Diana Mueller waited for hours on Wednesday to enter the Central Islip federal courthouse to see U.S. Rep. George Santos arraigned. The Glen Head resident was relieved to hear that the embattled congressman, who had been arrested that morning, was facing a 13-count indictment accusing him of wire fraud, money laundering, theft of public funds, and making materially false statements to the U.S. House of Representatives.
Mueller, who protested in Washington, D.C., against Santos this winter, said she had come to Suffolk County to see him face the music.
“I feel extremely confident he will be convicted for something,” Mueller said. “This is a step in the right direction as far as the legal process goes, and I know it takes a while. I’m patient.”
If convicted on the top counts, Santos could face up to 20 years in prison. He pleaded not guilty to all charges on Wednesday, with bail set at $500,000.
“This indictment seeks to hold Santos accountable for various alleged fraudulent schemes and brazen misrepresentations,” U.S. Attorney Breon Pearce stated in a news release. “Taken together, the allegations in the indictment charge Santos with relying on repeated dishonesty and deception to ascend to the halls of Congress and enrich himself. He used political contributions to line his pockets, unlawfully applied for unemployment benefits that should have gone to New Yorkers who had lost their jobs due to the pandemic and lied to the House of Representatives.”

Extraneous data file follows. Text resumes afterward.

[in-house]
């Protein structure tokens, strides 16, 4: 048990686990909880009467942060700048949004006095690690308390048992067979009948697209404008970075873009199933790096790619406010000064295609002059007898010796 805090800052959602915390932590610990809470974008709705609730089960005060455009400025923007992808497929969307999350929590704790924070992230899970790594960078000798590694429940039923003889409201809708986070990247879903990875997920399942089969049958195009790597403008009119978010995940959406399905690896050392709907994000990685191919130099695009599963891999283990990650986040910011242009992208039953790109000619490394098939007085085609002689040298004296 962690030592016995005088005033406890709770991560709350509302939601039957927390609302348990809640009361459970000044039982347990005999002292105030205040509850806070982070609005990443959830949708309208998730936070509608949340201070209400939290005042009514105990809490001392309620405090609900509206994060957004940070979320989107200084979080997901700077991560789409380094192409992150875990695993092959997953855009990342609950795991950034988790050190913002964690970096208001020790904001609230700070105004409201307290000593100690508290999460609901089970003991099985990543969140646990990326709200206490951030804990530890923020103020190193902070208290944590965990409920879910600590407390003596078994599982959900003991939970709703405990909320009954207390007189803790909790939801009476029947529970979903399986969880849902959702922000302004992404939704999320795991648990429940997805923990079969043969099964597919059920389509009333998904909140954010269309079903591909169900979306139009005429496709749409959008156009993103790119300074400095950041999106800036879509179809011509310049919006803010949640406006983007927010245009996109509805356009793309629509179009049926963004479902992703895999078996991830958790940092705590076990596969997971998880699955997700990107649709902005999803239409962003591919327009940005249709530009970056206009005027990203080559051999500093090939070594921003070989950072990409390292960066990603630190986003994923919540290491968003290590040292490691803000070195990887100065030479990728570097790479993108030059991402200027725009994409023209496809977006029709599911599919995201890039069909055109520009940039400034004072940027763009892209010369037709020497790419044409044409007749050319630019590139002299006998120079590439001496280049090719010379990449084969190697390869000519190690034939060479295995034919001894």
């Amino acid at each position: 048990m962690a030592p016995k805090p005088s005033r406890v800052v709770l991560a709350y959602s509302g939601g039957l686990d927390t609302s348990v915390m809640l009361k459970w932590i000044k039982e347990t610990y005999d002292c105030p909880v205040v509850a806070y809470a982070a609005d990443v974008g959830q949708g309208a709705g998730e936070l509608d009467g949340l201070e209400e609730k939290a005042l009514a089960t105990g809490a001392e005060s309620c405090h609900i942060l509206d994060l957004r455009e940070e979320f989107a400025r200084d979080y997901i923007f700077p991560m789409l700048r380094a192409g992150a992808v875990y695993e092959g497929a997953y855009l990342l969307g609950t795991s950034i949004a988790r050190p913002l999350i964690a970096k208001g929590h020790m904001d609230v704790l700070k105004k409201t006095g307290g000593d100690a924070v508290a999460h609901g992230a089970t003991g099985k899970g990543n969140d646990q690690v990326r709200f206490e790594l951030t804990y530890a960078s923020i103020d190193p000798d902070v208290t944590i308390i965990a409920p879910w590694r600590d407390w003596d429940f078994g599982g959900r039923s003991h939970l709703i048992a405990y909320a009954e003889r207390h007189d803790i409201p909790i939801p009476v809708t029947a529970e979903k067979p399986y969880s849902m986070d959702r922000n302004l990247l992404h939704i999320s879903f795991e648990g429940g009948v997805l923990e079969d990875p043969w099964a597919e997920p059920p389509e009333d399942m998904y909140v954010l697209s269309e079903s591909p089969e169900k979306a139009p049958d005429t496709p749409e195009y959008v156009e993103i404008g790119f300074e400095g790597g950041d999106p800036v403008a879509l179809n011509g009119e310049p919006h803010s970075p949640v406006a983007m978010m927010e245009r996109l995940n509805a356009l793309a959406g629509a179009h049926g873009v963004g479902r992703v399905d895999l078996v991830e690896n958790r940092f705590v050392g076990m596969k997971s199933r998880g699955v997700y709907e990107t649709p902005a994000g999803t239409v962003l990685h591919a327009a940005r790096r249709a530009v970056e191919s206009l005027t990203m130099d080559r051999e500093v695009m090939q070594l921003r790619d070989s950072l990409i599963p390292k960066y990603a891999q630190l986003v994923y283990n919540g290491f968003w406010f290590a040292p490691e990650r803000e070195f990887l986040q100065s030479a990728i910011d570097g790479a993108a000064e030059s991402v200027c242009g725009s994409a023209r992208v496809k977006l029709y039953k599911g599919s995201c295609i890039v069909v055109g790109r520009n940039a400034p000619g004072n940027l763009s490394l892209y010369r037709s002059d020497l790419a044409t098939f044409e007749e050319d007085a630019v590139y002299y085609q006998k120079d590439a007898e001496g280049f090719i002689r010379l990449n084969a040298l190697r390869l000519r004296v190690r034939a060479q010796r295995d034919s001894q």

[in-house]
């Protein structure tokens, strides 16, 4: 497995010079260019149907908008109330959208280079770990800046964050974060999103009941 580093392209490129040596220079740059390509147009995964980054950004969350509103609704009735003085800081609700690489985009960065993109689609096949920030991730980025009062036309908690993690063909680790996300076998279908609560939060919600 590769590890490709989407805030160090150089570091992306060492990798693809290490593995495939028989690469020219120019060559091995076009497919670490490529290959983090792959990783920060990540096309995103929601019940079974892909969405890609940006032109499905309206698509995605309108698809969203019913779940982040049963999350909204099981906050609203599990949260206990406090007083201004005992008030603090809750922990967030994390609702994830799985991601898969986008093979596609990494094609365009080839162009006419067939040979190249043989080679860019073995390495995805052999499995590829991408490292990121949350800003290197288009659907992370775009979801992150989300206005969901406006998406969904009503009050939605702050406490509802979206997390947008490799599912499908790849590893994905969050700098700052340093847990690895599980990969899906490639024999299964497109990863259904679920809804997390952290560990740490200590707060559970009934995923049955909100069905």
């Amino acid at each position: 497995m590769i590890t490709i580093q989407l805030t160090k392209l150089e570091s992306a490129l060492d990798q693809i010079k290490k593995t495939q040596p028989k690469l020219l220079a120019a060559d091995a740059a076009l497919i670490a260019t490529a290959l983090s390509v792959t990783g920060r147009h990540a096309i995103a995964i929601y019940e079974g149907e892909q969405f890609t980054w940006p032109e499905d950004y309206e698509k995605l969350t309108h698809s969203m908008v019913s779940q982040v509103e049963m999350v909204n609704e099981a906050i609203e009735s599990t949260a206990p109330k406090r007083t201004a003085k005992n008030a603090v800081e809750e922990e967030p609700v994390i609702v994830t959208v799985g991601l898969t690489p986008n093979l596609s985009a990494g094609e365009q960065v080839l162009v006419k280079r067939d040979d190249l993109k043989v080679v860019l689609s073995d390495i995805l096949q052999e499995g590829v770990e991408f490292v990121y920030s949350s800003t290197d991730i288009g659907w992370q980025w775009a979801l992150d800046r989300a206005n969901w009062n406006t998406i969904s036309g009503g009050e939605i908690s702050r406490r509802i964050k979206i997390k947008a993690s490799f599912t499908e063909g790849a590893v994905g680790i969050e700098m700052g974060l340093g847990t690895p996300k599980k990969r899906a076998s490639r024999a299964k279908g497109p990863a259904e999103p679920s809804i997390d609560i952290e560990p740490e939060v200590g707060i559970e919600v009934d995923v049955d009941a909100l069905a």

Will Murphy, a Democrat who announced that he would run to represent the 3rd Congressional District, was quick to respond to the news of the congressman’s arrest.
“I think the only people in our district that are upset about this are the imaginary ones in George Santos’ head,” the St. John’s University law professor said. “And now what we’re going to see is if (House Speaker) Kevin McCarthy is going to continue to be a spineless coward clinging to power, or if he’s going to be an actual leader and allow the people of our district to have their say about it in a bipartisan way.”
Although McCarthy said on Wednesday that he was concerned about Santos, he added that he had no plans to tell him to resign unless he was found guilty.
Republican Kellen Curry, a veteran of the war in Afghanistan and a former vice president of JPMorgan Chase, announced his candidacy for Santos’ seat last month. Curry said he was concerned about the criminal charges filed against the congressman.
“While Santos parades around Washington enjoying his 15 minutes of fame, our interests go unaddressed and our phone calls continue to go unanswered,” Curry said. “The people of New York deserve a representative that truly wants to serve them.”
Federal prosecutors accuse Santos of operating a limited liability corporation during his 2022 congressional run, in which he allegedly enlisted a Queens-based political consultant to communicate with prospective donors on his behalf. According to prosecutors, Santos directed the consultant to tell donors the money would be used to help elect him to Congress, including purchasing television advertisements.
At least two contributors donated $25,000 each to the LLC’s bank account based on those statements, prosecutors said — a bank account controlled by Santos.
Once he got the money, Santos allegedly transferred the funds to his own bank accounts and used the money to buy designer clothing, to pay off debts and to give to friends.